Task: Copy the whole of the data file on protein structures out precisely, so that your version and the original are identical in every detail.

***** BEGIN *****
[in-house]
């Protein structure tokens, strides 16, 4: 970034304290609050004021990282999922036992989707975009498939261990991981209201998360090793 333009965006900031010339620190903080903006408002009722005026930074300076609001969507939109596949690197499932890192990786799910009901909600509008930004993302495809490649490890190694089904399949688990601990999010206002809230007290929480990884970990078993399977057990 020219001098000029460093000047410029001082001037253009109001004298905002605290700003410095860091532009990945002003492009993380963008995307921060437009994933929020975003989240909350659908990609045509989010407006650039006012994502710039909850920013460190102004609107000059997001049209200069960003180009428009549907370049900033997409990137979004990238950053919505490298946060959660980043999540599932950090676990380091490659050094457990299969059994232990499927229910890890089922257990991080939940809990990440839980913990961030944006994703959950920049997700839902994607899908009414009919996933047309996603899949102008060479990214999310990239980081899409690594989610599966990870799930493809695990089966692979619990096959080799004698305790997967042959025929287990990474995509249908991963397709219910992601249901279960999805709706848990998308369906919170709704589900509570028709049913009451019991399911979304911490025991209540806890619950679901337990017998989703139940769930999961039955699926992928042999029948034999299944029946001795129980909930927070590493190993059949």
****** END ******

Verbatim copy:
[in-house]
């Protein structure tokens, strides 16, 4: 970034304290609050004021990282999922036992989707975009498939261990991981209201998360090793 333009965006900031010339620190903080903006408002009722005026930074300076609001969507939109596949690197499932890192990786799910009901909600509008930004993302495809490649490890190694089904399949688990601990999010206002809230007290929480990884970990078993399977057990 020219001098000029460093000047410029001082001037253009109001004298905002605290700003410095860091532009990945002003492009993380963008995307921060437009994933929020975003989240909350659908990609045509989010407006650039006012994502710039909850920013460190102004609107000059997001049209200069960003180009428009549907370049900033997409990137979004990238950053919505490298946060959660980043999540599932950090676990380091490659050094457990299969059994232990499927229910890890089922257990991080939940809990990440839980913990961030944006994703959950920049997700839902994607899908009414009919996933047309996603899949102008060479990214999310990239980081899409690594989610599966990870799930493809695990089966692979619990096959080799004698305790997967042959025929287990990474995509249908991963397709219910992601249901279960999805709706848990998308369906919170709704589900509570028709049913009451019991399911979304911490025991209540806890619950679901337990017998989703139940769930999961039955699926992928042999029948034999299944029946001795129980909930927070590493190993059949």